Coup in Niger Brings Imminent Threat of War and Foreign Military Intervention

Protesters supporting military coup in Niger. CREDIT: YouTube

The Niger military announced Wednesday that it had ousted President Mohamed Bazoum and taken power. The coup was led by the head of the Presidential Guard, General Abdourahamane Tchiani. Bazoum, popularly elected in 2021, has seen the shine wear off as drought, corruption, economic malaise, and an intractable war with the Islamic State in the Greater Sahara combined into a perfect storm of disillusionment. He remains under detention in the capital Niamey.


Thursday, the removal of Bazoum and the installation of a new military government became formal as Tchiani announced he was the new president and the chief of the Niger Armed Forces, General Abdou Sidikou Issa, confirmed the military supported the coup.

The coup in Niger accentuates the political stability of the Sahel. It is the sixth military coup in that region in the last year-and-a-half. Previously, elected governments in  Burkina FasoSudanGuineaChad, and Mali had fallen.



Shortly after General Tchiani announced he was in charge, the African Union Peace and Security Council issued an ultimatum demanding the military return control of the Bazoum government within 15 days.

  1. Condemns in the strongest terms possible, the military coup d’état in the Republic of Niger, which resulted in the ousting of a democratically elected President, H.E. Mohamed Bazoum on 26 July 2023;
  2. Demands the military personnel to immediately and unconditionally return to their barracks and restore constitutional authority, within a maximum period of fifteen (15) days from the date of the adoption of the present Communiqué;
  3. Also demands immediate and unconditional release of H.E. President Mohamed Bazoum and all other detainees, and respect of human rights, including protection of their physical health and moral integrity and warns that Council, will take necessary action, including punitive measures against the perpetrators, should the rights of political detainees not be respected

The next day, the Economic Community of West African States (ECOWAS) imposed sanctions on Niger and issued a similar ultimatum. This is not an idle threat; ECOWAS has intervened in Ivory Coast (2003), Liberia (2003), Guinea-Bissau (2012), Mali (2013), and Gambia (2017).

Russia, Russia, Russia

One of the earliest supporters of the coup was Wagner Group PMC leader Yevgeny Prigozhin.

Despite randos in the crowd carrying Russian flags and chanting “long live Putin,”

Russia condemned the coup.


As this unfolded in Africa, the US took a more measured tone by saying US aid was in jeopardy if the elected government was not restored.

France’s President Emmanuel Macron denounced the coup as illegitimate and dangerous and threatened sanctions. He also implied France would use military force if its “interests” were threatened. Both France and the EU cut off economic aid to Niger.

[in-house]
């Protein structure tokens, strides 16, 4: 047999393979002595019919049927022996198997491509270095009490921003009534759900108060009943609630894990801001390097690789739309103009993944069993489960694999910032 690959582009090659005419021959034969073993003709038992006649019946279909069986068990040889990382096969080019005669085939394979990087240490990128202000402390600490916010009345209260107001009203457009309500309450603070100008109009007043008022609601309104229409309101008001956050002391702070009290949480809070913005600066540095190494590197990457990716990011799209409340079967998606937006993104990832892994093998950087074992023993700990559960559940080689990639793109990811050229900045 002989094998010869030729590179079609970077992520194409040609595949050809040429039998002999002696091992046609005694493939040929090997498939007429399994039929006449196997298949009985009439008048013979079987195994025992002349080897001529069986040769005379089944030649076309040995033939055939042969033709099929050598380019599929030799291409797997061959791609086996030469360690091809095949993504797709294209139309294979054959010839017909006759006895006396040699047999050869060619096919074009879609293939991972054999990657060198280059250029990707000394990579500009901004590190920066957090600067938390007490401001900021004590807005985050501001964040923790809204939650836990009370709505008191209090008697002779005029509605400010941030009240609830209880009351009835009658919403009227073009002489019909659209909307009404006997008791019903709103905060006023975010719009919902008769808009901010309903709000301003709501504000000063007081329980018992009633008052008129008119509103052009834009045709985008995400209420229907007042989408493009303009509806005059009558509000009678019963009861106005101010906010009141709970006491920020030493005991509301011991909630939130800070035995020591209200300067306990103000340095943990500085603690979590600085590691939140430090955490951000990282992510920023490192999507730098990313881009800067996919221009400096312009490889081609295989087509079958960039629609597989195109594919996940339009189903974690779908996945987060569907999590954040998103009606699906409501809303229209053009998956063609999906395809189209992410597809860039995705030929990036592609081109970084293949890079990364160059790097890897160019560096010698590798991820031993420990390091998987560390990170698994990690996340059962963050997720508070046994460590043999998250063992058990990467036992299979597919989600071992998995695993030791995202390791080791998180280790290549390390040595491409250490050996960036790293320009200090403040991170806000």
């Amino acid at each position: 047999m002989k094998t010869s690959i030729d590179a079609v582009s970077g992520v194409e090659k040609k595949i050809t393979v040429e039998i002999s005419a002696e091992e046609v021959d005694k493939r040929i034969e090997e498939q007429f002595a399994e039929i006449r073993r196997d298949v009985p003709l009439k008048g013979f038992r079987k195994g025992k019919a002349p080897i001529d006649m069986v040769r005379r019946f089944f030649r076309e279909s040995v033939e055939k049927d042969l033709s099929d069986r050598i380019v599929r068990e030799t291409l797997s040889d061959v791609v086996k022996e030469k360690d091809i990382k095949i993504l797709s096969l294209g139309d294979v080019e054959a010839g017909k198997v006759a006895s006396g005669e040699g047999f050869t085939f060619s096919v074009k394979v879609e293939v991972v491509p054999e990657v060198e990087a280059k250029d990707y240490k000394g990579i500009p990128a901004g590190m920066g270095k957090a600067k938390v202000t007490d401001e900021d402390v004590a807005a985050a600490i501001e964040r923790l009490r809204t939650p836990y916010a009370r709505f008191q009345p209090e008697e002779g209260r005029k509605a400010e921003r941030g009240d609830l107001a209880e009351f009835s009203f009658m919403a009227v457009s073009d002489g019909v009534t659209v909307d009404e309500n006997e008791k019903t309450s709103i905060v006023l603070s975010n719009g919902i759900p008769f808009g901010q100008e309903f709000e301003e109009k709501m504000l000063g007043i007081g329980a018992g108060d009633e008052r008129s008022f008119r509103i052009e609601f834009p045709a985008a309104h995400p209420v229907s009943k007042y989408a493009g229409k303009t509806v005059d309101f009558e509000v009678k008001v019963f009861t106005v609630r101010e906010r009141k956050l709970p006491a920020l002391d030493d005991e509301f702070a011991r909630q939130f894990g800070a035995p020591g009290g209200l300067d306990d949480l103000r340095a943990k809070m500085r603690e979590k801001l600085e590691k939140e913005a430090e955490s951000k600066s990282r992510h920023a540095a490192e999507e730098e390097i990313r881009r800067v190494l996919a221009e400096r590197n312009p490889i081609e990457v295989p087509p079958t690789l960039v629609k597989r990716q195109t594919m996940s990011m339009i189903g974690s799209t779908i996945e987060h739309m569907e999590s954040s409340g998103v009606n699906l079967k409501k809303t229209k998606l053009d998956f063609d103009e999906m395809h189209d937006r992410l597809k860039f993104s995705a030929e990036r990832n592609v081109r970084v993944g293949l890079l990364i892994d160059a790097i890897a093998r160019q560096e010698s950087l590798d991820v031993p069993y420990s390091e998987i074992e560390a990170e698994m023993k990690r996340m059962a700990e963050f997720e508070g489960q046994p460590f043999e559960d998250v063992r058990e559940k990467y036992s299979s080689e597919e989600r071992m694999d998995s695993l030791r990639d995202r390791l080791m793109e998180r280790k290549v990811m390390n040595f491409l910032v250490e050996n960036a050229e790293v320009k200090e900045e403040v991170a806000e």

Pro-coup demonstrators responded by sacking France’s embassy.

This coup is of major significance to France, which is heavily involved in stopping the spread of the Islamic State in the Greater Sahara. At the beginning of the month, the government of Mali, also ruled by a military junta, evicted French troops who took up residence in Niger.

Counter Sanctions

Monday, the government of Niger accused France of conspiring with remnants of the former regime to release President Bazoum.

Once France threatened sanctions and military action while cutting financial aid, the government of Niger retaliated by halting all exports of gold and uranium to France.


Niger had been one of the most stable nations in the region. This is only the fifth coup since its independence was granted in 1960 and the first since 2010. The rapid succession of military coups in the Sahel is calling into question whether a democratic system can be sustained in that environment.

It is questionable whether this coup opens any doors for Russia. Wagner Group has troops in Mali, but most of Niger’s officer corps has been trained in the West, and there is no evidence that they’ve suddenly started looking to Russia. Russia’s muted response to the coup could be interpreted as a realization that Russia has its hands full right now and is in no position to extend itself in Africa.

China has extensive economic interests in the region. As governance descends the “man with a gun” model, it will be interesting to see how Beijing reacts given the billions of dollars it has lost on its gamble that it could buy political loyalty with loans.


The Sahel countries are critical to holding back the Islamic State in the Greater Sahara, increasing its influence and further destabilizing the region. It will be much more difficult for the US and Western European nations to collaborate with military juntas than with nominally democratic civilian governments. This hints that we will see increased terrorist activities, particularly in homegrown Islamic movements like Nigeria’s Boko Haram.


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